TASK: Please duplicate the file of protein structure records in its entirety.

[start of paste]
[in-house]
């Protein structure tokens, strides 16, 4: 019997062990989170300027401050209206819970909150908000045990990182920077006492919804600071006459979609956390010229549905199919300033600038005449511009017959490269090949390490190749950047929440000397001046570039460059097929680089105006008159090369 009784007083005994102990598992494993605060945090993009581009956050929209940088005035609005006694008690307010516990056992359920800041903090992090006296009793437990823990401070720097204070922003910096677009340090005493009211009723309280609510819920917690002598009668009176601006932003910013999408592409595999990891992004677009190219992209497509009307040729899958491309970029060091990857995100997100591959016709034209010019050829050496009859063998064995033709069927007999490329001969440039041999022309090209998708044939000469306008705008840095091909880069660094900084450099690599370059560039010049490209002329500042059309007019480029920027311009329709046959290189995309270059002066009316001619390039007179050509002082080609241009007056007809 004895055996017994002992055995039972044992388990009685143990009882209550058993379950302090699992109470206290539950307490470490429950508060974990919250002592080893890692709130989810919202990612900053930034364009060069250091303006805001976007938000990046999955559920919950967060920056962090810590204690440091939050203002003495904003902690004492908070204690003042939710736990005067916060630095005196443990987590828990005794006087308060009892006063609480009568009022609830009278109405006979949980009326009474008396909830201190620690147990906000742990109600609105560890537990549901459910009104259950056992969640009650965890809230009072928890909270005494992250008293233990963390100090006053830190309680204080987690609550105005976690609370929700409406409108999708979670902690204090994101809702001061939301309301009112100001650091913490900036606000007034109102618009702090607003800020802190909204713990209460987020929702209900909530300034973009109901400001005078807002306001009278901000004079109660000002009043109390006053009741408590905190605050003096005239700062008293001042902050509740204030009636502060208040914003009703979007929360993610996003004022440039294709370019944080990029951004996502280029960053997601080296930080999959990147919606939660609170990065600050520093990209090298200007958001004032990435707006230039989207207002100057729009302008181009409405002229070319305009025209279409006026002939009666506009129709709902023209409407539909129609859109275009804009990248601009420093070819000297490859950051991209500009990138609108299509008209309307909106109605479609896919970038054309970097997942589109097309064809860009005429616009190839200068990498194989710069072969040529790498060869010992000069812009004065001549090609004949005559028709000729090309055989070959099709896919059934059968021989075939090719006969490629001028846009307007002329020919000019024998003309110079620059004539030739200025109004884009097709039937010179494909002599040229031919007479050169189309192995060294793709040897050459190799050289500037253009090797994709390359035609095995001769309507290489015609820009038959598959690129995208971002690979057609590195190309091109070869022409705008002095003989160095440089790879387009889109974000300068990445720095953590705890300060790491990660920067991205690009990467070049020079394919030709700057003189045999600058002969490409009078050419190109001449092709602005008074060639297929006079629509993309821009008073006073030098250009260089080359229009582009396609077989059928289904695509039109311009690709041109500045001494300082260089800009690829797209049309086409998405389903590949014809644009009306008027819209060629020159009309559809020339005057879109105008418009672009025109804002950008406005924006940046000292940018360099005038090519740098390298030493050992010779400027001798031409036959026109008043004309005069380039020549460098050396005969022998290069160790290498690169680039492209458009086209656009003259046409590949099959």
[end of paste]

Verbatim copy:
[in-house]
């Protein structure tokens, strides 16, 4: 019997062990989170300027401050209206819970909150908000045990990182920077006492919804600071006459979609956390010229549905199919300033600038005449511009017959490269090949390490190749950047929440000397001046570039460059097929680089105006008159090369 009784007083005994102990598992494993605060945090993009581009956050929209940088005035609005006694008690307010516990056992359920800041903090992090006296009793437990823990401070720097204070922003910096677009340090005493009211009723309280609510819920917690002598009668009176601006932003910013999408592409595999990891992004677009190219992209497509009307040729899958491309970029060091990857995100997100591959016709034209010019050829050496009859063998064995033709069927007999490329001969440039041999022309090209998708044939000469306008705008840095091909880069660094900084450099690599370059560039010049490209002329500042059309007019480029920027311009329709046959290189995309270059002066009316001619390039007179050509002082080609241009007056007809 004895055996017994002992055995039972044992388990009685143990009882209550058993379950302090699992109470206290539950307490470490429950508060974990919250002592080893890692709130989810919202990612900053930034364009060069250091303006805001976007938000990046999955559920919950967060920056962090810590204690440091939050203002003495904003902690004492908070204690003042939710736990005067916060630095005196443990987590828990005794006087308060009892006063609480009568009022609830009278109405006979949980009326009474008396909830201190620690147990906000742990109600609105560890537990549901459910009104259950056992969640009650965890809230009072928890909270005494992250008293233990963390100090006053830190309680204080987690609550105005976690609370929700409406409108999708979670902690204090994101809702001061939301309301009112100001650091913490900036606000007034109102618009702090607003800020802190909204713990209460987020929702209900909530300034973009109901400001005078807002306001009278901000004079109660000002009043109390006053009741408590905190605050003096005239700062008293001042902050509740204030009636502060208040914003009703979007929360993610996003004022440039294709370019944080990029951004996502280029960053997601080296930080999959990147919606939660609170990065600050520093990209090298200007958001004032990435707006230039989207207002100057729009302008181009409405002229070319305009025209279409006026002939009666506009129709709902023209409407539909129609859109275009804009990248601009420093070819000297490859950051991209500009990138609108299509008209309307909106109605479609896919970038054309970097997942589109097309064809860009005429616009190839200068990498194989710069072969040529790498060869010992000069812009004065001549090609004949005559028709000729090309055989070959099709896919059934059968021989075939090719006969490629001028846009307007002329020919000019024998003309110079620059004539030739200025109004884009097709039937010179494909002599040229031919007479050169189309192995060294793709040897050459190799050289500037253009090797994709390359035609095995001769309507290489015609820009038959598959690129995208971002690979057609590195190309091109070869022409705008002095003989160095440089790879387009889109974000300068990445720095953590705890300060790491990660920067991205690009990467070049020079394919030709700057003189045999600058002969490409009078050419190109001449092709602005008074060639297929006079629509993309821009008073006073030098250009260089080359229009582009396609077989059928289904695509039109311009690709041109500045001494300082260089800009690829797209049309086409998405389903590949014809644009009306008027819209060629020159009309559809020339005057879109105008418009672009025109804002950008406005924006940046000292940018360099005038090519740098390298030493050992010779400027001798031409036959026109008043004309005069380039020549460098050396005969022998290069160790290498690169680039492209458009086209656009003259046409590949099959």